Huawei Kenya is ramping up learners’ access to the Internet by extending the connectivity to children with special needs schools. Initially, 6 special needs schools will be linked to the national fiber optic cable in the second phase of the Digischool program that targets to cover a total of 16 primary and secondary schools.
Huawei Kenya Deputy CEO Steven Zhang said that Digischool has been designed to enhance the learning experience for students across schools in Kenya and to improve the overall administration of these institutions.
“Huawei has spent 25 years helping build networks, connecting mobile devices, homes and government offices across the country. It is important for schools not to be left behind so as to prepare learners for their future careers in a digital economy by being connected and developing relevant digital skills,” said Zhang.
Following the completion of Digischool program’s first phase in which 13 schools were connected to the National Fiber Optic Cable, will now prioritize and expand school connectivity to further enhance education quality, accessibility, and equity. They will also extend training in digital skills and the responsible use of the Internet for teachers, school administrators, learners, and where applicable, parents.
In addition, they intend to develop guidelines within schools to regulate the use of the Internet and tech gadgets as well as continue to connect schools via National Optic Fiber Backbone Infrastructure (NOFBI), as it is both affordable and reliable.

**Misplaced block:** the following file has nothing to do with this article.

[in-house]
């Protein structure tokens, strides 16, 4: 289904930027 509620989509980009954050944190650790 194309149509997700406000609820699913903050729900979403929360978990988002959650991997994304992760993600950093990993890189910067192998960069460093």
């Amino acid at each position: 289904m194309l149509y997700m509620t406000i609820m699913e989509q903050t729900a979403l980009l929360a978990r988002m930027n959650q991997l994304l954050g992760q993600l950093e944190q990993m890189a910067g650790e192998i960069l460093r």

The partners announced that they will step up collaboration to rapidly provide sustainable and affordable Internet connectivity to all schools in a way that minimizes the initial connectivity costs and recurring expenditures. Establish community Internet hubs to facilitate online access for the community surrounding schools.
“We established from the first phase that schools were able to achieve at least Kshs 120,000 in cost savings per term on internet bundles by being connected to the national fiber optic cable,” explained Zhang.
Echoing his remarks, Principal Secretary for Basic Education, Dr. Belio Kipsang said that: “The government seeks to expand internet connectivity to all schools in the country in line with the Digital Masterplan and the Digital Superhighway Pillar of the Bottom-Up Economic Transformation Agenda Plan.”
He further added “Internet enhances access to, and equality of, education for learners in rural areas, particularly girls and those with disabilities. I want to thank Huawei through their TECH4ALL initiative and UNESCO for their collaboration with the government to provide sustainable internet connectivity to the government’s fiber-optic network.”
Digischool’s initial phase revealed that the Internet boosts not just education quality, but also the education environment and the attitudes of learners and teachers. It also showed that teachers and learners use a variety of online platforms and tools, particularly YouTube and interactive quizzes.
The Digischool program has also created many unplanned benefits such as inter-school support and student access to international competitions. In addition, shool administrators significantly benefit from online access, especially from communicating with parents and that school Internet parents and the local communities are also able to use the internet access points in these schools.